We generated some synthetic signals resembling the real-world respiratory volume surrogated signals, from which to estimate the known respiration rates, to compare the algorithms for instantaneous-respiratory frequency estimation. The measures for assessment were the maximum absolute and mean-squared errors.

The algorithm based on the analytic signal (Hilbert)

Despite certain criticism (^{Boashash, 1992}a), (^{Huang et al., 2009}), the analytic signal via the Hilbert transform is still used to compute the instantaneous-frequency. For any real-valued signal, x(t), an analytical signal, xa(t), is associated as a complex-valued signal defined as

where HT(*x*) is the Hilbert transform of *x*. In the frequency domain, *X*
_{
a
} , which is the Fourier transform of *x*
_{
a
} , is a single-sided Fourier transform, that is, with the negative frequency values removed, doubling the strictly positive ones, and the DC component unchanged:

Therefore, the analytic signal, *x*
_{
a
} , can be obtained from the real signal, *x*(*t*), by forcing to zero its spectrum for the negative frequencies, without altering the information content since, for a real signal, *X*(*-(*) = *X*
^{
*
} (*(*).

It is then possible to uniquely define the concept of instantaneous-frequency, *f*
_{
inst
} (*t*), by the first derivative of the argument or phase of the analytic signal as:

This method is inside the MATLAB function instfreq.m, as ‘Hilbert’ ‘Method’, and within a function of similar name in the Time-Frequency Toolbox (^{Auger et al., 1996}).

The algorithm based on the moment of the time-frequency distribution

The ‘tfmoment’ ‘Method’ in the instfreq.m MATLAB function estimates the instantaneous-frequency as the first conditional spectral moment of the time-frequency distribution of the input signal. This method computes the spectrogram power spectrum, *P*(*t*,*f*), of the input using the pspectrum.m function, which uses the spectrum as a time-frequency distribution and estimates the instantaneous-frequency as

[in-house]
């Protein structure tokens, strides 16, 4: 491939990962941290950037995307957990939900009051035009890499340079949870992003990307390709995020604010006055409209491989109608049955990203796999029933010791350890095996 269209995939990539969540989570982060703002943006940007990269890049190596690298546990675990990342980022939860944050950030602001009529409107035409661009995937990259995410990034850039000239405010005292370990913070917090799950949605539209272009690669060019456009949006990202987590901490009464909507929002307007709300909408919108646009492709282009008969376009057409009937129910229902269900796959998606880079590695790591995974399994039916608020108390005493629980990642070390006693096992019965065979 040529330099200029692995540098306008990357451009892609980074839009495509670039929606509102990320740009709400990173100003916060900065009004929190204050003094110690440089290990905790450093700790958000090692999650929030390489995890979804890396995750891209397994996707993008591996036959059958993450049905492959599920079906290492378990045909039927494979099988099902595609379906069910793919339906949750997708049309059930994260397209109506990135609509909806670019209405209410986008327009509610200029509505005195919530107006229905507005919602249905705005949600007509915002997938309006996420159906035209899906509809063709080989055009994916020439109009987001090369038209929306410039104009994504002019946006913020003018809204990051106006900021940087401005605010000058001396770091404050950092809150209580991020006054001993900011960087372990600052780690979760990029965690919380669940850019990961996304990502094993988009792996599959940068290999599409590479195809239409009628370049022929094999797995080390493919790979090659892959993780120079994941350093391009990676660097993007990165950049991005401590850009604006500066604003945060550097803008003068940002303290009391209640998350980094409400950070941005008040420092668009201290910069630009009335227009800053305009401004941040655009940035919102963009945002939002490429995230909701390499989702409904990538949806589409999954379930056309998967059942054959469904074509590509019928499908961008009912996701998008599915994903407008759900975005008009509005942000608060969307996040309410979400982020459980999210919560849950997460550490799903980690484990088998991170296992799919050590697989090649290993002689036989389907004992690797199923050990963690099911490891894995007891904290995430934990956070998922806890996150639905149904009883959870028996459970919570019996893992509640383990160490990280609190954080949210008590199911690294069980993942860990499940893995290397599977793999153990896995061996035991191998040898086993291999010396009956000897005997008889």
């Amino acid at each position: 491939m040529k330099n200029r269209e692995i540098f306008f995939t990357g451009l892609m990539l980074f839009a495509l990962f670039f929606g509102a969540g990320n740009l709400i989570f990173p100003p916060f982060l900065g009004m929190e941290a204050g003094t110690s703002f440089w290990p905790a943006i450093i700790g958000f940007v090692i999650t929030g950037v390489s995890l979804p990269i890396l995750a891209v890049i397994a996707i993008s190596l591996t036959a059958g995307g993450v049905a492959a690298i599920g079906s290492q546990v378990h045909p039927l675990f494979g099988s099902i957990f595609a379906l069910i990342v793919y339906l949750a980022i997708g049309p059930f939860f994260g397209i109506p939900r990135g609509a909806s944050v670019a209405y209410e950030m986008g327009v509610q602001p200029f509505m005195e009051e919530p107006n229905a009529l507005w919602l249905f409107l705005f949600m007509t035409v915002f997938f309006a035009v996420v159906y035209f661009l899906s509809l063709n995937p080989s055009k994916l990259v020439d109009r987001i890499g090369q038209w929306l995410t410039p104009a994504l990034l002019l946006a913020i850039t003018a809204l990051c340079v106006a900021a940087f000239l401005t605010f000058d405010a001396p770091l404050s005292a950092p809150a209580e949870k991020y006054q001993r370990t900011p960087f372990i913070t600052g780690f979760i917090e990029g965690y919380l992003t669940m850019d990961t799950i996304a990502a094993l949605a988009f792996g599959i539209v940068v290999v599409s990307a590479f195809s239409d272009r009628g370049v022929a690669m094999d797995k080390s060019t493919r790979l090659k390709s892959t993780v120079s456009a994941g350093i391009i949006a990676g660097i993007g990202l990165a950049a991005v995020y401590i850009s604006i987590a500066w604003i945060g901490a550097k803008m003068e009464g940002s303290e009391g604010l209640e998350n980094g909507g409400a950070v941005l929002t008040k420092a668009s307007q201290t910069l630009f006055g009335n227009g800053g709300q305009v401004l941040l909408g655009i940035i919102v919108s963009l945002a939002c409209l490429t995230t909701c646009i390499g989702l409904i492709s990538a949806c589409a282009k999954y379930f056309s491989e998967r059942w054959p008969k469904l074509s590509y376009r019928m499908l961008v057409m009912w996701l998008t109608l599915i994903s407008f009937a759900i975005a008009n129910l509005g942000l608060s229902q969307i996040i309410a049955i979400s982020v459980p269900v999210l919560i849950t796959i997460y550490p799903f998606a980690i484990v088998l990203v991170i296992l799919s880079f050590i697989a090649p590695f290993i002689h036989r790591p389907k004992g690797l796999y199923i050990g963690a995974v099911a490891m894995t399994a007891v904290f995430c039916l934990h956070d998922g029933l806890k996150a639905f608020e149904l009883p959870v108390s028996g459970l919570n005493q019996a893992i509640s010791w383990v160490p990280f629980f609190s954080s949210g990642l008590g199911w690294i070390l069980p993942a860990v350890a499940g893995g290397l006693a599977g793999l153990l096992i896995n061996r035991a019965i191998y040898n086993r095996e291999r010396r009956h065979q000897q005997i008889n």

Remember that the spectrogram is defined as the squared modulus of the Short-Time Fourier Transform (*STFT*) and interpreted as a measure of the energy signal contained in the *t*-*f* domain, centered on (*t*,*f*). The Short-Time Fourier Transform is:

where *x*(*t*) is the input signal in the time domain, *X*(*f*) is its equivalent representation in the frequency domain, and *w*(*t*) is the short-time analysis window around *t*=0 and *f*=0 (*W*(*f*) is its version in the frequency domain). The *STFT* is a local spectrum of the signal *x*(*(*) around *t*.

For a sampled signal, *x*[*n*], as in this case of the respiratory movement sequence, we can efficiently implement the *STFT* by using the FFT algorithm as

where *k* is a multiple of the sampling period step to displace *w* for windowing the data.

Algorithms based on peaks detection in the time domain

An intuitive way of estimating the instantaneous-frequency consists of counting the number of peaks of the respiration movement signal in a known time interval and computing how many may occur in a 1-min window, assuming that the frequency is constant in that period. We measure the time interval between two consecutive peaks (for example, *t*
_{1} between the 1^{st} and the 2^{nd} peaks in Figura 2) and compute the frequency as its inverse (multiplied by 60 to express it in breaths per minute, bpm):

The original estimated instantaneous-frequencies coincide with the positions right between the peaks. We need some interpolation to assign values of instantaneous-frequency to other regions. We solved this by using interp1.m MATLAB function with several interpolation methods:

Linear interpolation ('linear') of the values at neighboring grid points in each respective dimension obtains the value at a query point.

Nearest neighbor interpolation (‘nearest') is the value at a query point.

Next neighbor interpolation ('next') is the value at a query point.

Previous neighbor interpolation ('previous') is the value at a query point.

Modified Akima cubic Hermite interpolation (‘makima'), a piecewise function of polynomials with a degree at most three, obtains the value at a query point.